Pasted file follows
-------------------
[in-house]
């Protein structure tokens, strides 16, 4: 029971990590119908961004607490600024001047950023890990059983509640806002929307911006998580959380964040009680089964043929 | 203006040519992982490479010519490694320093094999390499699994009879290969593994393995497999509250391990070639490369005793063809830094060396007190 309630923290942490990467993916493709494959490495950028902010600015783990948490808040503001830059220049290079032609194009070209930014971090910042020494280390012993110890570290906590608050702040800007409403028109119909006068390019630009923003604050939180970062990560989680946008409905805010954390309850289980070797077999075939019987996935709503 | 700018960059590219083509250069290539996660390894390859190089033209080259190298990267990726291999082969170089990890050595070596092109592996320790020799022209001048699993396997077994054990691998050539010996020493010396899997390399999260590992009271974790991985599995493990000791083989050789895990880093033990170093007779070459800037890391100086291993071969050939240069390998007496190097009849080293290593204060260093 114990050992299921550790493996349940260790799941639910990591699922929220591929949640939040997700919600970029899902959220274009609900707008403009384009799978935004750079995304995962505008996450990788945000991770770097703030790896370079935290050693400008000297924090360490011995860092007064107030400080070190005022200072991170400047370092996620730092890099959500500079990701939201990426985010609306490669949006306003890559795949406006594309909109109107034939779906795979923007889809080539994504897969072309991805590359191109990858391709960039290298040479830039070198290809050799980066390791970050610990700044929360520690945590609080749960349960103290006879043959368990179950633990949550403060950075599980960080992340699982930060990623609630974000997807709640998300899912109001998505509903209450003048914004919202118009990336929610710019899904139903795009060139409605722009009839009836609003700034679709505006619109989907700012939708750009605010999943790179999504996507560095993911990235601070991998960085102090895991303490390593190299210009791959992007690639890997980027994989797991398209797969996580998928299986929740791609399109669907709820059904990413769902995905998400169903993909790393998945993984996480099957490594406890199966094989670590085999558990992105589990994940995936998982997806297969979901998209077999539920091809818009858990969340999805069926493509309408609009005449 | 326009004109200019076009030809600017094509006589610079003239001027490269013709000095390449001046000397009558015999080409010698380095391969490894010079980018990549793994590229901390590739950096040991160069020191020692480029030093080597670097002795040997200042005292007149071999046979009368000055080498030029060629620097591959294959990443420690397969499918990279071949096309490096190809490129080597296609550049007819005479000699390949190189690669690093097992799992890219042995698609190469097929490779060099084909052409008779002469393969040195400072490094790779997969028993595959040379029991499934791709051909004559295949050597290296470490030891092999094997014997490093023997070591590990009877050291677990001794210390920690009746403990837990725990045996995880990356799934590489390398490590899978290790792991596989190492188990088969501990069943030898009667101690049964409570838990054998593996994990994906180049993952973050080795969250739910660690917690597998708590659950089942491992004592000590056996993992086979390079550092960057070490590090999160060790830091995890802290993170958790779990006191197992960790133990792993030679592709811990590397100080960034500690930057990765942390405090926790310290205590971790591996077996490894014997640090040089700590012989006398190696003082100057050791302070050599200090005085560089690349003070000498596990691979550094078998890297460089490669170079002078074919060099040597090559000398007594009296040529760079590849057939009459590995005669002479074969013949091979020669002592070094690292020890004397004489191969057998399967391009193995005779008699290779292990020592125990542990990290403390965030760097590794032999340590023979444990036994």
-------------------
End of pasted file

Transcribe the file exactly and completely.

[in-house]
């Protein structure tokens, strides 16, 4: 029971990590119908961004607490600024001047950023890990059983509640806002929307911006998580959380964040009680089964043929 | 203006040519992982490479010519490694320093094999390499699994009879290969593994393995497999509250391990070639490369005793063809830094060396007190 309630923290942490990467993916493709494959490495950028902010600015783990948490808040503001830059220049290079032609194009070209930014971090910042020494280390012993110890570290906590608050702040800007409403028109119909006068390019630009923003604050939180970062990560989680946008409905805010954390309850289980070797077999075939019987996935709503 | 700018960059590219083509250069290539996660390894390859190089033209080259190298990267990726291999082969170089990890050595070596092109592996320790020799022209001048699993396997077994054990691998050539010996020493010396899997390399999260590992009271974790991985599995493990000791083989050789895990880093033990170093007779070459800037890391100086291993071969050939240069390998007496190097009849080293290593204060260093 114990050992299921550790493996349940260790799941639910990591699922929220591929949640939040997700919600970029899902959220274009609900707008403009384009799978935004750079995304995962505008996450990788945000991770770097703030790896370079935290050693400008000297924090360490011995860092007064107030400080070190005022200072991170400047370092996620730092890099959500500079990701939201990426985010609306490669949006306003890559795949406006594309909109109107034939779906795979923007889809080539994504897969072309991805590359191109990858391709960039290298040479830039070198290809050799980066390791970050610990700044929360520690945590609080749960349960103290006879043959368990179950633990949550403060950075599980960080992340699982930060990623609630974000997807709640998300899912109001998505509903209450003048914004919202118009990336929610710019899904139903795009060139409605722009009839009836609003700034679709505006619109989907700012939708750009605010999943790179999504996507560095993911990235601070991998960085102090895991303490390593190299210009791959992007690639890997980027994989797991398209797969996580998928299986929740791609399109669907709820059904990413769902995905998400169903993909790393998945993984996480099957490594406890199966094989670590085999558990992105589990994940995936998982997806297969979901998209077999539920091809818009858990969340999805069926493509309408609009005449 | 326009004109200019076009030809600017094509006589610079003239001027490269013709000095390449001046000397009558015999080409010698380095391969490894010079980018990549793994590229901390590739950096040991160069020191020692480029030093080597670097002795040997200042005292007149071999046979009368000055080498030029060629620097591959294959990443420690397969499918990279071949096309490096190809490129080597296609550049007819005479000699390949190189690669690093097992799992890219042995698609190469097929490779060099084909052409008779002469393969040195400072490094790779997969028993595959040379029991499934791709051909004559295949050597290296470490030891092999094997014997490093023997070591590990009877050291677990001794210390920690009746403990837990725990045996995880990356799934590489390398490590899978290790792991596989190492188990088969501990069943030898009667101690049964409570838990054998593996994990994906180049993952973050080795969250739910660690917690597998708590659950089942491992004592000590056996993992086979390079550092960057070490590090999160060790830091995890802290993170958790779990006191197992960790133990792993030679592709811990590397100080960034500690930057990765942390405090926790310290205590971790591996077996490894014997640090040089700590012989006398190696003082100057050791302070050599200090005085560089690349003070000498596990691979550094078998890297460089490669170079002078074919060099040597090559000398007594009296040529760079590849057939009459590995005669002479074969013949091979020669002592070094690292020890004397004489191969057998399967391009193995005779008699290779292990020592125990542990990290403390965030760097590794032999340590023979444990036994």